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Guide: How to test SVG Support Across Web Browsers
SVG (Scalable Vector Graphics) is officially supported by all major web browsers, including Internet Explorer. Support extends to a wide variety of image editing software, particularly Inkscape, which uses SVG as the native format (if you want a refresher on SVG, click here).
But what exactly is supported by web browsers? All rendering engines display SVG files and their features the same way? And what about their advanced features like filters? Well, that’s what we’re about to find out. We’ve taken an example of modern browsers, including some of the less infamous, and tested them with a custom SVG fileback to menu ↑
The test picture
We took our test photo with an emphasis on elements that artists are likely to use. Among the tested features are: text paths and their interactions, gradients, gaussian blur filter and finally an advanced composite filter stacked from more filter types.
Web browser engines
We started with – by far the most common rendering engine – Blink. Blink is the native engine for the Chrome and Chromium browsers from Google, Opera and Android WebView. All the above browsers display test images in the same way on the tested platforms.
Compared to the original image produced by Inkscape, there were no issues other than a slight difference in the appearance of stacked filter effects.
According to recent browser usage statistics, the top three positions do not belong to webkit-based browsers. However, this engine is widespread among developers. Furthermore, there are various implementations and forks of it
All browsers tested displayed our SVG file without any problems; nevertheless, differences in the rendering of Specular Lighting, a composite filter component, were observed compared to Inkscape.
Trident is a proprietary engine used by Internet Explorer versions 4.0 – 11.0. IE interpreted our SVG perfectly. In addition, the composite filter appearance best matches the original image. We also tested IE 9, the second most used IE (as of January) and found that this version had problems with gaussian blur and composite filter.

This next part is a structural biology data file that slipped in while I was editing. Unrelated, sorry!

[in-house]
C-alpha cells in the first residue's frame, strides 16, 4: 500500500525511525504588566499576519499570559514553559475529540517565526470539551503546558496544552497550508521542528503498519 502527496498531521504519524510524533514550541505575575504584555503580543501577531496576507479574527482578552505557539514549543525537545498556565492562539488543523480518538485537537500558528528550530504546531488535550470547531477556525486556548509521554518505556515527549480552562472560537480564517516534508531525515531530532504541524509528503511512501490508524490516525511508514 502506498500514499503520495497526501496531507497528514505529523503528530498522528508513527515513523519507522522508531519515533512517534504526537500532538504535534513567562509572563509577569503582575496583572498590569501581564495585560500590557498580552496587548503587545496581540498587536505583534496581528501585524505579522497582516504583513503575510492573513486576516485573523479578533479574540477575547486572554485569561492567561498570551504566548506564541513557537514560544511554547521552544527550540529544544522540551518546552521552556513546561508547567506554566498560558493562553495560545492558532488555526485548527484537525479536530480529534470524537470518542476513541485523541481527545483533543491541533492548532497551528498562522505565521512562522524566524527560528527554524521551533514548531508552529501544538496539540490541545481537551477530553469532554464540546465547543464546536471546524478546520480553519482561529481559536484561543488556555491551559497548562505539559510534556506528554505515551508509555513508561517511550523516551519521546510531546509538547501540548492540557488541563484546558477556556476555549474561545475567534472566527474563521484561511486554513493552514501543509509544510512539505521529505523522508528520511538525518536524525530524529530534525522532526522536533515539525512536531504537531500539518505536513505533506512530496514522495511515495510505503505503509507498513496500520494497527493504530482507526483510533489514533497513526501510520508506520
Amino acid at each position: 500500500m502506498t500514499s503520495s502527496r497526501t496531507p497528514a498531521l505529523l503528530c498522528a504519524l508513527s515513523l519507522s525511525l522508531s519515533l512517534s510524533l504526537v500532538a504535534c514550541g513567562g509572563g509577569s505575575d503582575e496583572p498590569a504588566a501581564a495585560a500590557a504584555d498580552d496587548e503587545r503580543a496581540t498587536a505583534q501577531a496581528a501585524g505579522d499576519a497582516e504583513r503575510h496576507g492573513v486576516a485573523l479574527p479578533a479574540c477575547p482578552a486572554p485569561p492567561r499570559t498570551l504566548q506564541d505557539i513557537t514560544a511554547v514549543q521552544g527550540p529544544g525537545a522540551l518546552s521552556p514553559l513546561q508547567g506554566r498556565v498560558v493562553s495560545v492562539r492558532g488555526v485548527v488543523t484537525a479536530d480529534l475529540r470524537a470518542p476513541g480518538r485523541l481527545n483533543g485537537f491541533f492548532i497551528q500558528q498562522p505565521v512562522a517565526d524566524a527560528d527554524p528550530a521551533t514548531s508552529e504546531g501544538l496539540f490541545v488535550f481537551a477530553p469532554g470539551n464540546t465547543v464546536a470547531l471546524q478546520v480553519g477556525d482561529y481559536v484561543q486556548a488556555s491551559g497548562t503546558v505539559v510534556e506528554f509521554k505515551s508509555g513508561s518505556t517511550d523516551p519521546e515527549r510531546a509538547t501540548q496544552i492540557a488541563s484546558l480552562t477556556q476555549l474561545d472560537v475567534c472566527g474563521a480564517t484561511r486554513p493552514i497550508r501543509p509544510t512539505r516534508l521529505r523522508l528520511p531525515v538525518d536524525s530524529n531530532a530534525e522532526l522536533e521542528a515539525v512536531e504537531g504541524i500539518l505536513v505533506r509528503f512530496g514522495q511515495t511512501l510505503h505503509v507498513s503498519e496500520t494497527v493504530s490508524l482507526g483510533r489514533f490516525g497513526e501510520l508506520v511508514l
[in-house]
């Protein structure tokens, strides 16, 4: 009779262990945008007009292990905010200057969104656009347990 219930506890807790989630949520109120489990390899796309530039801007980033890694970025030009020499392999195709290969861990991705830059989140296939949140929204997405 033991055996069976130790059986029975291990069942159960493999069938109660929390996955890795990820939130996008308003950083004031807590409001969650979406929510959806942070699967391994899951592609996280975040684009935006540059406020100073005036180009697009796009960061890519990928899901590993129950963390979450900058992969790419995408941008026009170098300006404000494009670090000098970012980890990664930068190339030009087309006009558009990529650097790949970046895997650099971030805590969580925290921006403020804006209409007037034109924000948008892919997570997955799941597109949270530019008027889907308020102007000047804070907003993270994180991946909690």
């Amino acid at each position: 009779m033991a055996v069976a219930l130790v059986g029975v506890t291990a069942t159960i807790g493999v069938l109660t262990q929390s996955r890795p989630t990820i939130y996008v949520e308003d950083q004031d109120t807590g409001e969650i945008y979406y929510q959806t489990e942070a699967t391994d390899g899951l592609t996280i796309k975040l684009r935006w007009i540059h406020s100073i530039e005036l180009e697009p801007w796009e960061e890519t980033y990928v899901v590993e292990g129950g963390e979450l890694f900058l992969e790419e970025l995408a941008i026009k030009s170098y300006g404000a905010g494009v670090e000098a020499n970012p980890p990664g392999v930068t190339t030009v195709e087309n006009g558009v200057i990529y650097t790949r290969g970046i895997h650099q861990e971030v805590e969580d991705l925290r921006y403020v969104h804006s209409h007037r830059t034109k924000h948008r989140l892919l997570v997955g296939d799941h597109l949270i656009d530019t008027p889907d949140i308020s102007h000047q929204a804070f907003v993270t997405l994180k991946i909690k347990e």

This is no surprise, however, since IE 9 was initially released before the final concept of SVG 1.1 SE standard, in which filter effects have been officially added.
Gecko is an engine developed by Mozilla Corporation and thus used in Firefox web browser or Thunderbird email client. It is also used by browsers PaleMoon, Waterfox and many other forks from previous Firefox versions. In the case of the Gecko engine, the results weren’t exactly the same across platforms.
The Windows version had a minor error displaying the text along the path; the same problem was observed in both Firefox and PaleMoon browsers. Like Webkit, Gecko seems to have problems rendering the Specular Lighting filter primitive correctly.
As can be seen above, all recent versions of the major rendering engines / browsers passed our test without any significant issues. Let’s take a look at the ones who didn’t fare so well.
Maxthon is a cross-platform browser developed in China. According to Fahad Khan’s 20 alternative web browsers for Windows, Maxthon uses both Trident and Webkit engines. We have not noticed any problem with SVG rendering on Linux (v. 220.127.116.11) and Windows (v. 18.104.22.16800); however, no gaussian blur or other filter primitives were displayed on an Android device.
CM Browser performed quickly on our testing Samsung Galaxy S3 device, but it also doesn’t support any of the filter effects described by the SVG 1.1 SE specification.
Konqueror is a standard browser for KDE, one of the most popular Linux desktop environments. The ability to render SVG files in Konqueror depends on the rendering engine. With WebKit enabled, our test SVG rendered correctly. However, Konqueror’s default rendering engine, KHTML, seems to lack support for several features: Filter effects are not applied to underlying objects and markers at the end of the stroke, and text along path or pattern objects is not displayed at all.
In our test, we focused on the support of the SVG format in modern web rendering engines. We tested 4 major rendering engines and 15 different browsers, including popular ones such as Maxthon or Dolphin. Almost all current versions of browsers have passed our test and it is difficult to select a definitive winner.
It happens that support and correct stacking of filter primitives is the last remaining challenge for the current rendering engines. When we compare our original SVG image with all the results shown, we subjectively nominate the IE 11 (Trident engine) for first place.
However, it is clear that the Blink engine is on his heels, and so we recommend Blink-based browsers for rendering SVG files. If you want to run a quick test of your own favorite browser, you can use our SVG renderer test page here.
Editor’s Note: This post was written for Hongkiat.com by Michal RostMichal works as a programmer in a biomedical company, but spends his spare time developing open source apps and non-profit web portals.back to menu ↑
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